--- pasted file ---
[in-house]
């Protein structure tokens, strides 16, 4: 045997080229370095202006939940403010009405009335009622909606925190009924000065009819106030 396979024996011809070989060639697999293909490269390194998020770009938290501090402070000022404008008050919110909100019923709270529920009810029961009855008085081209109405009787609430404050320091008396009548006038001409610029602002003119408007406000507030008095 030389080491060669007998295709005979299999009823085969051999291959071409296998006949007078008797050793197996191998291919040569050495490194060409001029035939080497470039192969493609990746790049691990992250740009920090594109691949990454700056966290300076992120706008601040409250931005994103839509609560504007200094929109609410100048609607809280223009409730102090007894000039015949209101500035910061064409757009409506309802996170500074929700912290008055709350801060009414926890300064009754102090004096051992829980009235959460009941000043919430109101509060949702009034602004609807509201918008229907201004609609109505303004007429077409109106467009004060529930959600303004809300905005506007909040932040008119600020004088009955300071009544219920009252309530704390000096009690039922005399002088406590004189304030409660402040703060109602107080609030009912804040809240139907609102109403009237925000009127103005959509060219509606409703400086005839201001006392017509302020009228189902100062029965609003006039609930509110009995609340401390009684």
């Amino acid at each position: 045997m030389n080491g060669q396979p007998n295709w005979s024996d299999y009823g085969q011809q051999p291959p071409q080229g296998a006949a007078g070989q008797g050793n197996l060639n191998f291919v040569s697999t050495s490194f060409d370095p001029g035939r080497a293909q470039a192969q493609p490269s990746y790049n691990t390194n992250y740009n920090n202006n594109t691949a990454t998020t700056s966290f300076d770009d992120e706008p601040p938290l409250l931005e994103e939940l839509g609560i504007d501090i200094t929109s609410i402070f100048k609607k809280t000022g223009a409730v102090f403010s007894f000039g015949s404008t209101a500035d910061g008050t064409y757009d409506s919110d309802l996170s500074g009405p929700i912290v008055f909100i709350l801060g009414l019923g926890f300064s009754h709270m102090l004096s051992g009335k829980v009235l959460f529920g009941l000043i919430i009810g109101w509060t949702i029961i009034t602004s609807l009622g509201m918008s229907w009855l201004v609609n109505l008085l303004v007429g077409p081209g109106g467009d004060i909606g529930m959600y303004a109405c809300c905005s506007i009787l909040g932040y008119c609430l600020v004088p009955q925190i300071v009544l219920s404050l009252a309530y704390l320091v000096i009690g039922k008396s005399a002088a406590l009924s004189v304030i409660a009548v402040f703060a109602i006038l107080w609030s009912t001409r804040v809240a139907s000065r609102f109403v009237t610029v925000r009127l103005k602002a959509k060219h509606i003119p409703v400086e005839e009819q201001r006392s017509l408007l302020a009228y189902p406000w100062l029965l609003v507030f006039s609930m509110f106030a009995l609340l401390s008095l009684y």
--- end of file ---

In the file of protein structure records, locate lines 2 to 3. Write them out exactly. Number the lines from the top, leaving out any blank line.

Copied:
């Protein structure tokens, strides 16, 4: 045997080229370095202006939940403010009405009335009622909606925190009924000065009819106030 396979024996011809070989060639697999293909490269390194998020770009938290501090402070000022404008008050919110909100019923709270529920009810029961009855008085081209109405009787609430404050320091008396009548006038001409610029602002003119408007406000507030008095 030389080491060669007998295709005979299999009823085969051999291959071409296998006949007078008797050793197996191998291919040569050495490194060409001029035939080497470039192969493609990746790049691990992250740009920090594109691949990454700056966290300076992120706008601040409250931005994103839509609560504007200094929109609410100048609607809280223009409730102090007894000039015949209101500035910061064409757009409506309802996170500074929700912290008055709350801060009414926890300064009754102090004096051992829980009235959460009941000043919430109101509060949702009034602004609807509201918008229907201004609609109505303004007429077409109106467009004060529930959600303004809300905005506007909040932040008119600020004088009955300071009544219920009252309530704390000096009690039922005399002088406590004189304030409660402040703060109602107080609030009912804040809240139907609102109403009237925000009127103005959509060219509606409703400086005839201001006392017509302020009228189902100062029965609003006039609930509110009995609340401390009684």
């Amino acid at each position: 045997m030389n080491g060669q396979p007998n295709w005979s024996d299999y009823g085969q011809q051999p291959p071409q080229g296998a006949a007078g070989q008797g050793n197996l060639n191998f291919v040569s697999t050495s490194f060409d370095p001029g035939r080497a293909q470039a192969q493609p490269s990746y790049n691990t390194n992250y740009n920090n202006n594109t691949a990454t998020t700056s966290f300076d770009d992120e706008p601040p938290l409250l931005e994103e939940l839509g609560i504007d501090i200094t929109s609410i402070f100048k609607k809280t000022g223009a409730v102090f403010s007894f000039g015949s404008t209101a500035d910061g008050t064409y757009d409506s919110d309802l996170s500074g009405p929700i912290v008055f909100i709350l801060g009414l019923g926890f300064s009754h709270m102090l004096s051992g009335k829980v009235l959460f529920g009941l000043i919430i009810g109101w509060t949702i029961i009034t602004s609807l009622g509201m918008s229907w009855l201004v609609n109505l008085l303004v007429g077409p081209g109106g467009d004060i909606g529930m959600y303004a109405c809300c905005s506007i009787l909040g932040y008119c609430l600020v004088p009955q925190i300071v009544l219920s404050l009252a309530y704390l320091v000096i009690g039922k008396s005399a002088a406590l009924s004189v304030i409660a009548v402040f703060a109602i006038l107080w609030s009912t001409r804040v809240a139907s000065r609102f109403v009237t610029v925000r009127l103005k602002a959509k060219h509606i003119p409703v400086e005839e009819q201001r006392s017509l408007l302020a009228y189902p406000w100062l029965l609003v507030f006039s609930m509110f106030a009995l609340l401390s008095l009684y």